Your calves and shins may not have the complex construction or delicate reputation of your knees and feet, but that doesn’t mean they’re indestructible. In a recent survey of 14,000 injured runners, sports podiatrist Stephen M Pribut found that calf pulls were the second most common complaint, with shin splints coming in fourth.
Why are they so common? Anyone who runs on hard surfaces, trains in worn-out shoes, rapidly racks up mileage or neglects stretching and strengthening the lower leg is at risk, according to Pribut, who treats runners in Washington DC in the USA.
Your calves lift the heels about 1,500 times every mile, and your shins support the arches, raise the toes and absorb impact. Because the propulsive motion of running works the rear of the leg more than the front, runners often have overworked, tight calf muscles and weak shin muscles. This can lead to four specific lower-leg injuries – calf pulls, shin splints, stress fractures and compartment syndrome.
A calf pull (also called a strain or tear) occurs when one of the calf muscles (gastrocnemius or soleus) is stretched beyond its limits and separates from the Achilles tendon. When it occurs, you may hear or feel a pop in your calf muscle. Not warming up enough, doing too much hill work, stretching excessively and suddenly increasing your mileage can lead to calf strains. Recovery depends on the severity: minor tears can heal in two weeks, while a complete tearing could take up to four months.
Pain down the front of your lower leg is likely to be due to shin splints – or medial tibial stress syndrome, as medical types prefer to call it. It’s thought of as a beginner’s injury, but shin splints can strike anyone. They’re caused by degeneration of the muscles or tissues that attach to the tibia (shinbone). Overtraining, improper biomechanics or tightness and weakness in the calf muscles are all contributing factors, says exercise physiologist Janet Hamilton. Typically, this pain strikes when you start to run and stops once you’ve warmed up. If you have shin splints, the best remedies are rest, icing, stretching and strengthening exercises and anti-inflammatories.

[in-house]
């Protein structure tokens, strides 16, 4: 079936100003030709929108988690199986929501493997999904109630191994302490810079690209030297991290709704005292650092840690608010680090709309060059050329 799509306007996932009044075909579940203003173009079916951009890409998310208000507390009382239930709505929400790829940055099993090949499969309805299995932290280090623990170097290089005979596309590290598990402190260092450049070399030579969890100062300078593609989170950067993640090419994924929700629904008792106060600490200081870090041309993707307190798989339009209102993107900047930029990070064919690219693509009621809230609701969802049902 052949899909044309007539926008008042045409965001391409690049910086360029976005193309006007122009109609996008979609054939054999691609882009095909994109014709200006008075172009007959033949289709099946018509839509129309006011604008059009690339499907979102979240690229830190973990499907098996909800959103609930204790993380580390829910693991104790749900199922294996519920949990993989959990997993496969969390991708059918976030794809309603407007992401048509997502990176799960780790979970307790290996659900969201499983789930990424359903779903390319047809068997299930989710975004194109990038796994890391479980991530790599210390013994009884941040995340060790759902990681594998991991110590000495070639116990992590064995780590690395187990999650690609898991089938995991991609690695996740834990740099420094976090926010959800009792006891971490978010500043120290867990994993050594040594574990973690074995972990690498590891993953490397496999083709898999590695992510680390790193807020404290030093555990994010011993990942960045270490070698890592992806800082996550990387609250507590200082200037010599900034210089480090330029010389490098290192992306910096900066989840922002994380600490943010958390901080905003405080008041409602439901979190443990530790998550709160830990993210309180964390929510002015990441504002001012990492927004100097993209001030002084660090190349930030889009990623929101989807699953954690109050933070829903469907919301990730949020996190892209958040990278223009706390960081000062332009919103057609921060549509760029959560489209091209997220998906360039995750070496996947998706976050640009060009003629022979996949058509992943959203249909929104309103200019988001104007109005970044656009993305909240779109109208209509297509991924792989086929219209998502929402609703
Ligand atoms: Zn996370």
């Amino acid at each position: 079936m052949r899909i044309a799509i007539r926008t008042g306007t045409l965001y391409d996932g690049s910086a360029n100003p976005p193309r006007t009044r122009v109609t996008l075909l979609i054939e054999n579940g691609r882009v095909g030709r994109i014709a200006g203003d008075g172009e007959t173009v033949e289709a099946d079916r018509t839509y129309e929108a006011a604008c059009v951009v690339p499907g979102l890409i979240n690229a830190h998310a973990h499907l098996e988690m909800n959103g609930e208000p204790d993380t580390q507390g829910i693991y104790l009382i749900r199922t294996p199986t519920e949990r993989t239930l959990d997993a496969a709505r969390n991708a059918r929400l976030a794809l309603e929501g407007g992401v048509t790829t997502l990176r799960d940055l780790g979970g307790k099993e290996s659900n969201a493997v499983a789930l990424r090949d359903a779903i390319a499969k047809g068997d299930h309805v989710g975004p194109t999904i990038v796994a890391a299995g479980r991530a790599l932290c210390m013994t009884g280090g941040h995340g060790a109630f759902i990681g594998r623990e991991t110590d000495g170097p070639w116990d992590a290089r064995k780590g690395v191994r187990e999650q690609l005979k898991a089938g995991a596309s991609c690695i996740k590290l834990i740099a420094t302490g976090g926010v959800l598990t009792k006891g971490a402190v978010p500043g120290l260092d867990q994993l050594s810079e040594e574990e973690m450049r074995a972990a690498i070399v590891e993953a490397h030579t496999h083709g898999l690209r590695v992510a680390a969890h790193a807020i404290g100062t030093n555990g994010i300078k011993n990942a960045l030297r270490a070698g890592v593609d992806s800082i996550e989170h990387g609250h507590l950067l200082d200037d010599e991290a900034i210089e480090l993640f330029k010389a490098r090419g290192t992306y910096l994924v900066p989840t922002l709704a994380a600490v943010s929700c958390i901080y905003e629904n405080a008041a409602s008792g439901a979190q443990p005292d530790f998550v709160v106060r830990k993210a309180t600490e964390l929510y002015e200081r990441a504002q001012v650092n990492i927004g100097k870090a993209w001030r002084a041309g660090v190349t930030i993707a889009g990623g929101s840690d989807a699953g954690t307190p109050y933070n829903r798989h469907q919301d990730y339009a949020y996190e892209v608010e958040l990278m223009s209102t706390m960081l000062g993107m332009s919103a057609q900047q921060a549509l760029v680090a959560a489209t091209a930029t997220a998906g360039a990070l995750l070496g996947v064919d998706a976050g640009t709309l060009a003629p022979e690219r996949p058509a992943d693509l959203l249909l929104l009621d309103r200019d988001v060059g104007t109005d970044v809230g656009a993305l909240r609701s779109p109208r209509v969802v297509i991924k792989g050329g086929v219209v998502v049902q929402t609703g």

If the pain is persistent, however, you could have a stress fracture. Stress fractures – or small cracks on the surface of bones – rarely occur from one sudden trauma, but from accumulated damage. The definitive test is a bone scan or an MRI, but a touch test often gives it away. "You can usually find one spot on the tibia that makes you jump off the table," says Dr Pierre Rouzier, author of The Sports Medicine Patient Adviser (Sportmed Press). Of the shin injuries, stress fractures demand the strictest rehab: usually six to eight weeks of rest. Research suggests using anti-inflammatories can interfere with bone mineralisation and prolong recovery, making it important to diagnose a stress fracture early, as anti-inflammatories are a typical treatment of other lower-leg injuries.
Exercise-induced compartment syndrome can also cause lower-leg pain. The repetitive nature of running can lead to swelling within the lower leg’s compartments, which house its muscles, tendons and nerves. "When you run for a long time, a compartment can swell up and essentially choke off the blood vessels that run to the nerves in the foot," says Dr Rouzier. Damaging those nerves can make your feet feel numb. Symptoms generally disappear within an hour after you stop running but recur if you resume. Rest usually alleviates the problem but occasionally surgery may be necessary.
Most issues can be dealt with by looking at your training and biomechanics to determine treatment. After all, while ice may ease the pain, you won’t prevent re-injury unless you find and fix the underlying cause.
Build stronger lower legs
When runners make the time to strengthen and stretch, they tend to focus on the bigger leg muscles – the hamstrings, quadriceps, glutes – but may neglect the smaller muscles of the lower legs. All runners will benefit by working these moves into their routines, but if you’re currently experiencing any lower-leg pain, consider them essential.
Wall Stretch Stand with your hands against a wall, with your left foot approximately half to three quarters of a metre from the wall. Keep your left leg straight, right leg bent, feet pointed straight ahead and heels on the ground. Hold for 10 to 30 seconds, switch legs, repeat two or three times, and switch sides. Try doing it several times a day – stretching only after you run may not be enough to loosen really tight calves.
Foam Roll Rolling your calf over a foam roller after running can help break up micro-adhesions – where muscle tissue sticks to the outer fascia – that cause pain. Sit on the floor with your right calf on the roller. Cross your left leg over your right, resting that ankle on your right shin. With your elbows supporting you, lift your glutes off the floor and shift your body to slowly roll your right calf along the roller. Repeat on your left leg.